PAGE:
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lisbiz strategies: Negotiation skills and sales training

Screen Shot 2013-06-03 at 1.48.34 PMby Lisbeth Calandrino

I recently completed some customer service training, and one of the modules was about negotiation. Many participants wanted to know why they need negotiation training. I clarified it will help explain how people make decisions.

In the book Getting to Yes, Roger Fisher, William Ury and Bruce Patton suggest that to get what you want you must separate yourself from the problem.

We all know in order to negotiate, you must understand the problem or what’s at stake; determine what you’re after; know when to walk away, and determine what the other party may lose. Continue reading lisbiz strategies: Negotiation skills and sales training

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Lizbiz strategies: Change is not in the rearview mirror

By Lisbeth Calandrino

Volume 26/Number 26; May 13/20, 2013

Before you can create today, you must forget yesterday.

I recently spoke at an event called Smalbany (Small Business Convention in Albany, N.Y.). The premise was whether the past affects the future and was called, “Change is Not in The Rear View Mirror.” Continue reading Lizbiz strategies: Change is not in the rearview mirror

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Lisbiz strategies: A website isn’t enough

Volume 26/Number 25; April 29/May 6, 2013

By Lisbeth Calandrino

There was a time when your website was supposed to be the “end all, be all” to attracting customers.

Smart business people realized having a website wasn’t enough; they needed more content and contact with their customers.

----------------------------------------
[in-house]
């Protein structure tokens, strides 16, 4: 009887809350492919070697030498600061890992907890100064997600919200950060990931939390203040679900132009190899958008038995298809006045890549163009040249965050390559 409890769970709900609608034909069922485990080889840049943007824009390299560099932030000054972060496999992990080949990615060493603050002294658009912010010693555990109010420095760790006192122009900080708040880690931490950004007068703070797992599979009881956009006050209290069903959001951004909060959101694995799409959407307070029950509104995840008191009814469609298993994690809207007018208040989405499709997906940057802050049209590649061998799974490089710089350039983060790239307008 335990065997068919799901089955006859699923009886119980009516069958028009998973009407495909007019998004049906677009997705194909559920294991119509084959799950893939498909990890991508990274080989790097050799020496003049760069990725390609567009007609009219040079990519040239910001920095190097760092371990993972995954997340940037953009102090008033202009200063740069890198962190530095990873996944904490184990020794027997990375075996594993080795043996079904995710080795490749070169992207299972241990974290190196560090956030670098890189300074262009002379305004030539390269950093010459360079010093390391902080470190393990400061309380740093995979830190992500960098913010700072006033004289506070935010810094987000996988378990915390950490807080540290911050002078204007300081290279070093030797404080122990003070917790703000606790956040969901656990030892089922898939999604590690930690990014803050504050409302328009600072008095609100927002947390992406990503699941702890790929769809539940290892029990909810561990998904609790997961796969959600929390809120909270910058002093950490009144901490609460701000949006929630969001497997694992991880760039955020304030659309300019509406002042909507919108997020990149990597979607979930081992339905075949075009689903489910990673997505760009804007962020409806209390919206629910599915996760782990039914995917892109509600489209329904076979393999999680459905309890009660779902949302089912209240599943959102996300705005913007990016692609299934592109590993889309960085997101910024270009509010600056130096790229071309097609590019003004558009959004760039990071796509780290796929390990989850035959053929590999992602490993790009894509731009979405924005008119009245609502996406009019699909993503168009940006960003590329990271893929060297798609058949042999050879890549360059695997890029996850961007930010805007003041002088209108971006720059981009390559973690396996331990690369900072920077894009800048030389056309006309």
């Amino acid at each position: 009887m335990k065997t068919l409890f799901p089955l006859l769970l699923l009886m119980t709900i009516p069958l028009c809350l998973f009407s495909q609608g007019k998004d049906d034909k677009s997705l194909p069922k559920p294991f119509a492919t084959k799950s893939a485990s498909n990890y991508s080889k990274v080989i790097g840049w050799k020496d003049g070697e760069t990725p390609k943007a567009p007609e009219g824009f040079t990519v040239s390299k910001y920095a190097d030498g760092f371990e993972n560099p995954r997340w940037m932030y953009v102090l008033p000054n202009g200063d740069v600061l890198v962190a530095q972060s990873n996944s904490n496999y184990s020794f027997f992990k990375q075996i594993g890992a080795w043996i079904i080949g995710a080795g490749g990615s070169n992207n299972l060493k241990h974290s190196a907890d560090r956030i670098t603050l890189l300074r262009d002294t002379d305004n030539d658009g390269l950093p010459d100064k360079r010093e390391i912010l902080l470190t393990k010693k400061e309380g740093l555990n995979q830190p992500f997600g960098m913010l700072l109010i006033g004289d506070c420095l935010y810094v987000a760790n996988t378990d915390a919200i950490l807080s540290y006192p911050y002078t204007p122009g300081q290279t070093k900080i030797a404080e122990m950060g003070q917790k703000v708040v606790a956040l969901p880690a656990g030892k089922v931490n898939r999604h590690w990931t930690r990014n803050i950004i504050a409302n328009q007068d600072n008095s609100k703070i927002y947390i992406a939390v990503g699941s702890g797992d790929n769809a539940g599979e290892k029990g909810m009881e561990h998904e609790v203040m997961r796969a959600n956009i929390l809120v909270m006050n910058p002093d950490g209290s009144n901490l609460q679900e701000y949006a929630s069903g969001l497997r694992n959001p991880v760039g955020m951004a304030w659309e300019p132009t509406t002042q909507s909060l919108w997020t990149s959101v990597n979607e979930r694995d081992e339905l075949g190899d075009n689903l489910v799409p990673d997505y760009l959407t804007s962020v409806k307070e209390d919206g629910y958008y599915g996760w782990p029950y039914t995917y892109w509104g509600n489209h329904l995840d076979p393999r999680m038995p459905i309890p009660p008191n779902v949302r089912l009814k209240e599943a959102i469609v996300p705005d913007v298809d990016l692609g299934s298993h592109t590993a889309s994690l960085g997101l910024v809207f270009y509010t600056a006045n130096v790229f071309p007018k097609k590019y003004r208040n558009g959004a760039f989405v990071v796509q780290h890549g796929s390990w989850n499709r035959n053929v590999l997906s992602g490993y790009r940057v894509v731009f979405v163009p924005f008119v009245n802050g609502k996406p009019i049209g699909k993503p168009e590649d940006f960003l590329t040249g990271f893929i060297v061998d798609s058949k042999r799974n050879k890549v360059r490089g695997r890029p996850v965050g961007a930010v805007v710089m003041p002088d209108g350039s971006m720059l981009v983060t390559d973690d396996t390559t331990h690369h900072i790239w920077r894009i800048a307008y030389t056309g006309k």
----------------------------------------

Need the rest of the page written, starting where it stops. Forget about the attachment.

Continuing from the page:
Business owners are now writing blogs or having someone do it for them. The key is to keep a fresh presence for customers and keep your store on page one of the Google search. Very few people go past the first page to seek information—that’s why many companies pay to be on page one. Continue reading Lisbiz strategies: A website isn’t enough

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Can meatballs be your competitive advantage?

by Lisbeth Calandrino

Several years ago I took a trip to Ikea in New Jersey. Ikea is the largest furniture store in the world with over 10,000 items on display.

After a tour of the store, a stop at its day care center and, of course, a plate of Swedish meatballs, I took out my notebook and my pen and convinced my companion to help me interview customers coming out of the store. Since we were both in suits, people thought we worked for Ikea and seemed playful and delighted to answer questions. We spent 45 minutes asking questions and were never accosted by the Ikea people. Continue reading Can meatballs be your competitive advantage?

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Does social media have you in a snit?

by Lisbeth Calandrino

I was at a convention recently, and a dealer told me he hoped he would die before he had to learn Facebook. He called it a new craze and hoped it would explode. I told him there are lots of people hoping Facebook would die before them, but it’s not likely.

Social media is here to stay until the next wave of communication comes through. What’s changed is that technology no longer lasts forever. Neither the television nor the phone changed for years. Then, suddenly, TVs were more than televisions, and phones became everything. We’ve already accepted our computer as outdated before we even get it out of the store. Continue reading Does social media have you in a snit?